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    3. Let us take this discussion to its logical conclusion. What happens when I am decrepit, can happen even at middle age, and my son is the one who has to worry about me and my well being? I went through that experience of an old man who would not risk going to an unfamiliar assisted living facility and what it did to me. I would go gladly and risk meeting other decrepits and even hope for some adventure like Amos in the TV film of the same title.

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  4. "… there is plenty of time to be dead." Your father was a wise man, Fossil.
    Blessings ~ Maxi

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  5. this is my 3rd attempt a t commenting. Hope I can reconstruct my thoughts. I greatly admire your father's way of thinking. I am not the firm believer in Christ that he was, but I cannot go the Church route and I am happiest when I do my own search for religious answers.

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    1. Indeed, I think each must find his or her own understanding, unique and most valuable in its individuality.

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  6. I agree to a degree.... I do believe that we should take risks in life, but I am past wanting to take risks that could end my life! Everytime I get in a gondola that it tethered on a line going up the face of a mountain, I wonder why I decided to do it. It wasn't that fun, and if it broke, my life could end. lol A friend of mine used to climb mountains without safety gear. Then they had children, so he decided he better take more safety precautions. So I will continue to take some risks, but I just have to avoid ones that could end in death, or disfigurement. lol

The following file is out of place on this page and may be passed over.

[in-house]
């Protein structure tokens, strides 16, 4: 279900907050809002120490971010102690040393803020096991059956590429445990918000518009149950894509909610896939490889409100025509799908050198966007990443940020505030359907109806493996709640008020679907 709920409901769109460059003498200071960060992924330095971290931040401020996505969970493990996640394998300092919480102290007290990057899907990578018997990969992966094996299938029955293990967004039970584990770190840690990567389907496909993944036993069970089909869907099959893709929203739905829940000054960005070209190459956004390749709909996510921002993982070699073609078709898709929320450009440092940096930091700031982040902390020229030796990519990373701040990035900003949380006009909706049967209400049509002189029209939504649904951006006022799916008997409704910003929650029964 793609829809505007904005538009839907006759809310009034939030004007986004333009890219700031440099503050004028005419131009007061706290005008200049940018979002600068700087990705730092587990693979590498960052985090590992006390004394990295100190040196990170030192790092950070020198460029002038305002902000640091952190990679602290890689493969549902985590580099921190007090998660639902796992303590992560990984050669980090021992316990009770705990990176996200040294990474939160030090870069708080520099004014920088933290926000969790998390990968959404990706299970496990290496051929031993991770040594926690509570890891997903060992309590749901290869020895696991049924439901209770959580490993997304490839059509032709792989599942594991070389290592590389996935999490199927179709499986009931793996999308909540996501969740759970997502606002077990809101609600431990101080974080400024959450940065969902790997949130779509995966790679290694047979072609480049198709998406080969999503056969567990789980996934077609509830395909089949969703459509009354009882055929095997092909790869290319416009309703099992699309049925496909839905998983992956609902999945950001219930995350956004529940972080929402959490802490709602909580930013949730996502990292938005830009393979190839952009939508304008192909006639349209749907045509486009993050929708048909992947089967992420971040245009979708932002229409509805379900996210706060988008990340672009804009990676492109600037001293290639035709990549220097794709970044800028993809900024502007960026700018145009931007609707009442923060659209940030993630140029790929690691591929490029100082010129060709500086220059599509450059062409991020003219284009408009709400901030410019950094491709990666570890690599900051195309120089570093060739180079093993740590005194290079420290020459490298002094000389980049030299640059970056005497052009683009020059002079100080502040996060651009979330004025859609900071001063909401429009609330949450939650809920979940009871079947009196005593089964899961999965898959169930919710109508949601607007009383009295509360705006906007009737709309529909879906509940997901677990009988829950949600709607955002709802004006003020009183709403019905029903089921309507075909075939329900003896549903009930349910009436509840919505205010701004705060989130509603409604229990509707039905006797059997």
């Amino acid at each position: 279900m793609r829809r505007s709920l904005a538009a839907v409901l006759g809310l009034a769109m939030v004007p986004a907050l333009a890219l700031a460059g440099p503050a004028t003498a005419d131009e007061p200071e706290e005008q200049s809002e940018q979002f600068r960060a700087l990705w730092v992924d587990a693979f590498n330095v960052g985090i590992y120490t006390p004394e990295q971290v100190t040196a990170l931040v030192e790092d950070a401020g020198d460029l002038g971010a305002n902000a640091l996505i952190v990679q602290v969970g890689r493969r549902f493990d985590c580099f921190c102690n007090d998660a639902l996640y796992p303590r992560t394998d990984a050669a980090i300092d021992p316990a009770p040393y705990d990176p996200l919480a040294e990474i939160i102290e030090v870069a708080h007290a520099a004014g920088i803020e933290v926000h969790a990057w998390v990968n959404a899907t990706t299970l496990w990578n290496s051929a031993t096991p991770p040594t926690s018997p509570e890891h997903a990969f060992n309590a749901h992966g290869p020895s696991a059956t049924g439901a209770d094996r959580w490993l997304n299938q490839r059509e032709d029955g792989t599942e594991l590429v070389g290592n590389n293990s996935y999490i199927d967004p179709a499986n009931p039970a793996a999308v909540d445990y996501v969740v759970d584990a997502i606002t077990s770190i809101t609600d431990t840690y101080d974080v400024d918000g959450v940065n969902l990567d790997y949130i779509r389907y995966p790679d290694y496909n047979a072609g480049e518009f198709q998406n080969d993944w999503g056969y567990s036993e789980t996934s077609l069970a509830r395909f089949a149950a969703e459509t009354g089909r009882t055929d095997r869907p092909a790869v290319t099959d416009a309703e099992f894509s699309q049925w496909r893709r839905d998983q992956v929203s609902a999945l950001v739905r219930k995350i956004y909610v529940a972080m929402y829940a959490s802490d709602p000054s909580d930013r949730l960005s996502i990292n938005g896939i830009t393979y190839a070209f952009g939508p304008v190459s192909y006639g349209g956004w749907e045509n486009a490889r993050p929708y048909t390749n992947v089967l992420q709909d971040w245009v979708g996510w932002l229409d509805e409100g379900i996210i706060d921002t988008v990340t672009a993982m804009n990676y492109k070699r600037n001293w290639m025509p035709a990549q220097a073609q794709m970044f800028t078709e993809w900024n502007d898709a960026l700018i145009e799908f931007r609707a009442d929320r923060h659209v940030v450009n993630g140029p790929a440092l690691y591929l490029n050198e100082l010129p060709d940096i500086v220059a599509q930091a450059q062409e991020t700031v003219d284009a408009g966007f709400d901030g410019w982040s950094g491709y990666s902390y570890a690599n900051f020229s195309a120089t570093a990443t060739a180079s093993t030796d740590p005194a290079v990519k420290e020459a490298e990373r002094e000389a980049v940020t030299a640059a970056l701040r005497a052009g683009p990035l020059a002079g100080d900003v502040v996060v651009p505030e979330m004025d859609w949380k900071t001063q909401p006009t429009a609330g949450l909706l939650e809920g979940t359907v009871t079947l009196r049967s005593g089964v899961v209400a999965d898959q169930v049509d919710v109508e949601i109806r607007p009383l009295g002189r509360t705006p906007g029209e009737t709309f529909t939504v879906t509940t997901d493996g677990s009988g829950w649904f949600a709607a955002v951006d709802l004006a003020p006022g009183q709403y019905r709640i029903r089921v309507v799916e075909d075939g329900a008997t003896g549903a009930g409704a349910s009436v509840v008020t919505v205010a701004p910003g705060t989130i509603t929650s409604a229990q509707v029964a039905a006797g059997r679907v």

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    1. Delirious, every step is a risk. Just ask Grannymar. I would refer you to my response to Ursula, for I am not advocating risking either life or health, but rather acting with confidence when action is called for, as it is in every person's life.

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  7. I wouldn't have thought that Christian ideals are a part of western philosophy. I thought we tried to emulate the Greeks. Although what their take on risk was I don't really know.

    Thanks for making me contemplate a bit.

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    1. Historically, I think you are right. I was referring more loosely to the current philosophical approach which is more closely allied with Christian ideals. I think they are great, but Dad always felt we have become so married to Christ's death and sacrifice that we forget the power of His life. That we focus so on the divinity that we reject the humanity.

      He had a minor in Philosophy of Religion and we discussed these ideas for hours.

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  8. I would have liked to have met with Joe. I am sure that we would have got along very well with each other.

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    1. Yes you would have! You should meet with me instead since he and I had many similarities and I still have the privilege of being incarnate. :)

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  9. Yes - there is a conflict here.
    Live now, because you'll be a long time dead. Yup. I'll go for that one.
    But as Ursula says, I also have responsibilities that I neither should nor want to shrug off lightly.
    So what's the answer? Do both at the same time.
    Is that possible? Dunno.
    We can meet afterwards and compare notes.

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    1. Well, I am assuming that you do not accept my explanation of intent to Ursula. There is no intent, although perhaps poor writing on my part, to imply that we shrug off responsibilities. In fact, my father always said that survival was his FIRST priority.

      But, if you do not accept what I have written to Ursula, you won't see eye-to-eye with this, either. As a glutton for punishment, I will probably follow up with another post in the light of current events tearing up the people of America.